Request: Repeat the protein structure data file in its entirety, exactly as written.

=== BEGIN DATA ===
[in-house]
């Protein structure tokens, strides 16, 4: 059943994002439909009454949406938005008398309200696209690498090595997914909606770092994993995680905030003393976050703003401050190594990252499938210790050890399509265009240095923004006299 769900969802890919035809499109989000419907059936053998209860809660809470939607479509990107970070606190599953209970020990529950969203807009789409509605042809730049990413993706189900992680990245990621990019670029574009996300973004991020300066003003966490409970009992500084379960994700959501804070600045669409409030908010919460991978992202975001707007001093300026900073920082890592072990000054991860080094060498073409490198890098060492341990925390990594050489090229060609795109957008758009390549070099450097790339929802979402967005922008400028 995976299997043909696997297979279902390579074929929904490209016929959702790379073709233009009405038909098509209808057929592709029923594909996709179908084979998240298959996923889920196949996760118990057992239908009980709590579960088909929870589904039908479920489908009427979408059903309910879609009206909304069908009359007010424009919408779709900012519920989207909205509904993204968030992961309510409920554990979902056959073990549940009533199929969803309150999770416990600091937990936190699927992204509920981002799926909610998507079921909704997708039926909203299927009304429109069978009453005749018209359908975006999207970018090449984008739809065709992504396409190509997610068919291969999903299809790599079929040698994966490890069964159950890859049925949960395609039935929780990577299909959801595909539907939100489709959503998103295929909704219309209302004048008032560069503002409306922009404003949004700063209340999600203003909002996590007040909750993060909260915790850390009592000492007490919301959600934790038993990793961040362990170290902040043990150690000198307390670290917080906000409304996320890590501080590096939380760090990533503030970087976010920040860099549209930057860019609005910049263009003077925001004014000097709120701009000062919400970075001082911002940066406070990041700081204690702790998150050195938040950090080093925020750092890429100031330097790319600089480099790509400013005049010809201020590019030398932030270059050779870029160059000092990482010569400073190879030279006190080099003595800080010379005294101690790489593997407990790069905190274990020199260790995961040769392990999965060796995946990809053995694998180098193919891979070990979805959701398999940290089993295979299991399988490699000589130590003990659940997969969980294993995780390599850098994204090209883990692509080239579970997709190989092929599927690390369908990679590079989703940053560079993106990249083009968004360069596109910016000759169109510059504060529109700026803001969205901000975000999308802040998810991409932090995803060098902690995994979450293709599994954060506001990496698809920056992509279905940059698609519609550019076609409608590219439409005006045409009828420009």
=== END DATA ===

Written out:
[in-house]
């Protein structure tokens, strides 16, 4: 059943994002439909009454949406938005008398309200696209690498090595997914909606770092994993995680905030003393976050703003401050190594990252499938210790050890399509265009240095923004006299 769900969802890919035809499109989000419907059936053998209860809660809470939607479509990107970070606190599953209970020990529950969203807009789409509605042809730049990413993706189900992680990245990621990019670029574009996300973004991020300066003003966490409970009992500084379960994700959501804070600045669409409030908010919460991978992202975001707007001093300026900073920082890592072990000054991860080094060498073409490198890098060492341990925390990594050489090229060609795109957008758009390549070099450097790339929802979402967005922008400028 995976299997043909696997297979279902390579074929929904490209016929959702790379073709233009009405038909098509209808057929592709029923594909996709179908084979998240298959996923889920196949996760118990057992239908009980709590579960088909929870589904039908479920489908009427979408059903309910879609009206909304069908009359007010424009919408779709900012519920989207909205509904993204968030992961309510409920554990979902056959073990549940009533199929969803309150999770416990600091937990936190699927992204509920981002799926909610998507079921909704997708039926909203299927009304429109069978009453005749018209359908975006999207970018090449984008739809065709992504396409190509997610068919291969999903299809790599079929040698994966490890069964159950890859049925949960395609039935929780990577299909959801595909539907939100489709959503998103295929909704219309209302004048008032560069503002409306922009404003949004700063209340999600203003909002996590007040909750993060909260915790850390009592000492007490919301959600934790038993990793961040362990170290902040043990150690000198307390670290917080906000409304996320890590501080590096939380760090990533503030970087976010920040860099549209930057860019609005910049263009003077925001004014000097709120701009000062919400970075001082911002940066406070990041700081204690702790998150050195938040950090080093925020750092890429100031330097790319600089480099790509400013005049010809201020590019030398932030270059050779870029160059000092990482010569400073190879030279006190080099003595800080010379005294101690790489593997407990790069905190274990020199260790995961040769392990999965060796995946990809053995694998180098193919891979070990979805959701398999940290089993295979299991399988490699000589130590003990659940997969969980294993995780390599850098994204090209883990692509080239579970997709190989092929599927690390369908990679590079989703940053560079993106990249083009968004360069596109910016000759169109510059504060529109700026803001969205901000975000999308802040998810991409932090995803060098902690995994979450293709599994954060506001990496698809920056992509279905940059698609519609550019076609409608590219439409005006045409009828420009």